The great pea-planting experiment continues. To review, my grandmother always planted peas in late February on Washington's birthday, but advice I read in several garden columns for my area advised planting in January. Another said one could wait as late as March and still do just fine. To find out who is right and who is full of green peas, I decided to experiment. I planted Sugar Snap peas in late January, late February, and again in late March. Each time I soaked the seeds and let them germinate before planting.
Now the seedlings are emerging and the results are starting to come in.
Here are some of the January-planted seedlings:
And here are some of the February-planted seedlings:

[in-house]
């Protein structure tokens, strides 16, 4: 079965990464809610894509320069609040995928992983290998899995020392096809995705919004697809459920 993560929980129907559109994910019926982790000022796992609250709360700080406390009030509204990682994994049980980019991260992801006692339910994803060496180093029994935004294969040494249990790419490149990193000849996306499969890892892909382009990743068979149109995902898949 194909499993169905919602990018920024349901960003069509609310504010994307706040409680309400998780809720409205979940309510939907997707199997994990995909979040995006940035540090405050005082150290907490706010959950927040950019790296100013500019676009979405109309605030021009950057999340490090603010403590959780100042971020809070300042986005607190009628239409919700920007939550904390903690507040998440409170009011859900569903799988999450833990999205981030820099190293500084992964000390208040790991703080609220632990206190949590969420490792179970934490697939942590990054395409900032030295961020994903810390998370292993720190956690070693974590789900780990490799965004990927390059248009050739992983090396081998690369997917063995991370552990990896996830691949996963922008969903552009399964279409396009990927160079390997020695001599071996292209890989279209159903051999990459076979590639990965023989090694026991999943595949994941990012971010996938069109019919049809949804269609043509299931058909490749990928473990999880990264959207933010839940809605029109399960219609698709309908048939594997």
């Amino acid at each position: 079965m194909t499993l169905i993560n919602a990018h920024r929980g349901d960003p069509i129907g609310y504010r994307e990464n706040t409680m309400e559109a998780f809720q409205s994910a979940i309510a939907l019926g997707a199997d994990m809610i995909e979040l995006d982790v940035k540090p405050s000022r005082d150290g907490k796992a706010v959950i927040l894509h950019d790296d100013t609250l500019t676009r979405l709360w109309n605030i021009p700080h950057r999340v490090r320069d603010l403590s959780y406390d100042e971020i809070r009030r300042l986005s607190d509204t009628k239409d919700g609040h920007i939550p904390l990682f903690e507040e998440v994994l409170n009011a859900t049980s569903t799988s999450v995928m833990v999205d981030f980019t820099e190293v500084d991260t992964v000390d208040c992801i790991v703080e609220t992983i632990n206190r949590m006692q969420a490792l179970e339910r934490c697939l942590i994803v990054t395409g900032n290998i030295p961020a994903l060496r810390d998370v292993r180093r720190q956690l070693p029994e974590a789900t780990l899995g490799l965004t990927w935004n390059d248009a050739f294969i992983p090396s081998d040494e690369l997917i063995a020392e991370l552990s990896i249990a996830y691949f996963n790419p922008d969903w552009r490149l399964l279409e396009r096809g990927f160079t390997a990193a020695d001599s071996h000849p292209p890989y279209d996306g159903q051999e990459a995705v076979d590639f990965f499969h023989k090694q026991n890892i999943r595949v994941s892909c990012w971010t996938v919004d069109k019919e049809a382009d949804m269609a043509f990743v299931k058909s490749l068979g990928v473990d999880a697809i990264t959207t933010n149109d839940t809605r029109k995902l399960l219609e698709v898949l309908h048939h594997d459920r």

Hmm, so far the January planting doesn't seem to be ahead in the least. In fact, many of the February-planted peas seem to have the advantage. Both went through a period of hard frost and late snow. It's been a cold, wet, late spring this year.
I mean, look at this:
This was March 27, for pity's sake. Maybe this would be balmy for Saskatoon in March, but snow this late is pretty rare in the Willamette Valley. Heck, snow at all is rare in the Willamette Valley. Freezing rain and black ice are more our usual style.
The March-planted peas aren't up yet. In a few weeks, we'll see who's ahead and who has fallen behind. Eventually we'll see if there's any difference in harvest dates for the different plantings.